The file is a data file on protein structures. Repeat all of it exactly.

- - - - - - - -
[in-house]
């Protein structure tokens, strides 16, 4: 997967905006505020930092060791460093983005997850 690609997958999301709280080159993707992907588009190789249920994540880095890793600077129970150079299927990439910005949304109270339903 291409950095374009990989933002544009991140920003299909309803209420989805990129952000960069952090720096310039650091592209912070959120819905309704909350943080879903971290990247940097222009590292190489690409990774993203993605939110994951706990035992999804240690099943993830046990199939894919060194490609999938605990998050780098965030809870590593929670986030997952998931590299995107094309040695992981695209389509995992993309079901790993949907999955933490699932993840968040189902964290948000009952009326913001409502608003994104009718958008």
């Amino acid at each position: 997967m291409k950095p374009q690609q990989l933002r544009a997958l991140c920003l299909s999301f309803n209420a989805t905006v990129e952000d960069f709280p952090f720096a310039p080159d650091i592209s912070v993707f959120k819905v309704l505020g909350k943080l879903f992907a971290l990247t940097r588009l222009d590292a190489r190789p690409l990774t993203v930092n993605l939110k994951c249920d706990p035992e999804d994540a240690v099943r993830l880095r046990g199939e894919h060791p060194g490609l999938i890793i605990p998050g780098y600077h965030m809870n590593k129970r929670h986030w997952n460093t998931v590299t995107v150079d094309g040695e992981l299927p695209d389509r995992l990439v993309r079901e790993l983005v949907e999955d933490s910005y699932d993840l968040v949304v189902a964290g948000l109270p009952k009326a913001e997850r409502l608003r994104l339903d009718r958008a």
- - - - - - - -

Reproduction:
[in-house]
């Protein structure tokens, strides 16, 4: 997967905006505020930092060791460093983005997850 690609997958999301709280080159993707992907588009190789249920994540880095890793600077129970150079299927990439910005949304109270339903 291409950095374009990989933002544009991140920003299909309803209420989805990129952000960069952090720096310039650091592209912070959120819905309704909350943080879903971290990247940097222009590292190489690409990774993203993605939110994951706990035992999804240690099943993830046990199939894919060194490609999938605990998050780098965030809870590593929670986030997952998931590299995107094309040695992981695209389509995992993309079901790993949907999955933490699932993840968040189902964290948000009952009326913001409502608003994104009718958008």
């Amino acid at each position: 997967m291409k950095p374009q690609q990989l933002r544009a997958l991140c920003l299909s999301f309803n209420a989805t905006v990129e952000d960069f709280p952090f720096a310039p080159d650091i592209s912070v993707f959120k819905v309704l505020g909350k943080l879903f992907a971290l990247t940097r588009l222009d590292a190489r190789p690409l990774t993203v930092n993605l939110k994951c249920d706990p035992e999804d994540a240690v099943r993830l880095r046990g199939e894919h060791p060194g490609l999938i890793i605990p998050g780098y600077h965030m809870n590593k129970r929670h986030w997952n460093t998931v590299t995107v150079d094309g040695e992981l299927p695209d389509r995992l990439v993309r079901e790993l983005v949907e999955d933490s910005y699932d993840l968040v949304v189902a964290g948000l109270p009952k009326a913001e997850r409502l608003r994104l339903d009718r958008a």